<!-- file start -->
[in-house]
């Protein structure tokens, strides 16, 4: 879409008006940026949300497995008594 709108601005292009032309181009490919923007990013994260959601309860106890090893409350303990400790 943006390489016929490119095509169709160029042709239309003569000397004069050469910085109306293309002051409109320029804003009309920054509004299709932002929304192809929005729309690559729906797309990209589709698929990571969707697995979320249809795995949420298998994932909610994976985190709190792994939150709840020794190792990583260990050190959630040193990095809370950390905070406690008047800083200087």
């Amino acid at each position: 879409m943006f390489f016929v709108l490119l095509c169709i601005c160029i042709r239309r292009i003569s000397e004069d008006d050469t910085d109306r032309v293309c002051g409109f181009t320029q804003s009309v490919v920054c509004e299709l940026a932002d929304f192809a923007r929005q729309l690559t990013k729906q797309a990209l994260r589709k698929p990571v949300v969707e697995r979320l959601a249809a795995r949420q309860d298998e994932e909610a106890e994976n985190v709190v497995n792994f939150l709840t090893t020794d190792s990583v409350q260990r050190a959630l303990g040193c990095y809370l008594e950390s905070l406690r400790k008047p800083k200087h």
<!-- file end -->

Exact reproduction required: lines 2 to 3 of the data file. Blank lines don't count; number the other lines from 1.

């Protein structure tokens, strides 16, 4: 879409008006940026949300497995008594 709108601005292009032309181009490919923007990013994260959601309860106890090893409350303990400790 943006390489016929490119095509169709160029042709239309003569000397004069050469910085109306293309002051409109320029804003009309920054509004299709932002929304192809929005729309690559729906797309990209589709698929990571969707697995979320249809795995949420298998994932909610994976985190709190792994939150709840020794190792990583260990050190959630040193990095809370950390905070406690008047800083200087």
């Amino acid at each position: 879409m943006f390489f016929v709108l490119l095509c169709i601005c160029i042709r239309r292009i003569s000397e004069d008006d050469t910085d109306r032309v293309c002051g409109f181009t320029q804003s009309v490919v920054c509004e299709l940026a932002d929304f192809a923007r929005q729309l690559t990013k729906q797309a990209l994260r589709k698929p990571v949300v969707e697995r979320l959601a249809a795995r949420q309860d298998e994932e909610a106890e994976n985190v709190v497995n792994f939150l709840t090893t020794d190792s990583v409350q260990r050190a959630l303990g040193c990095y809370l008594e950390s905070l406690r400790k008047p800083k200087h």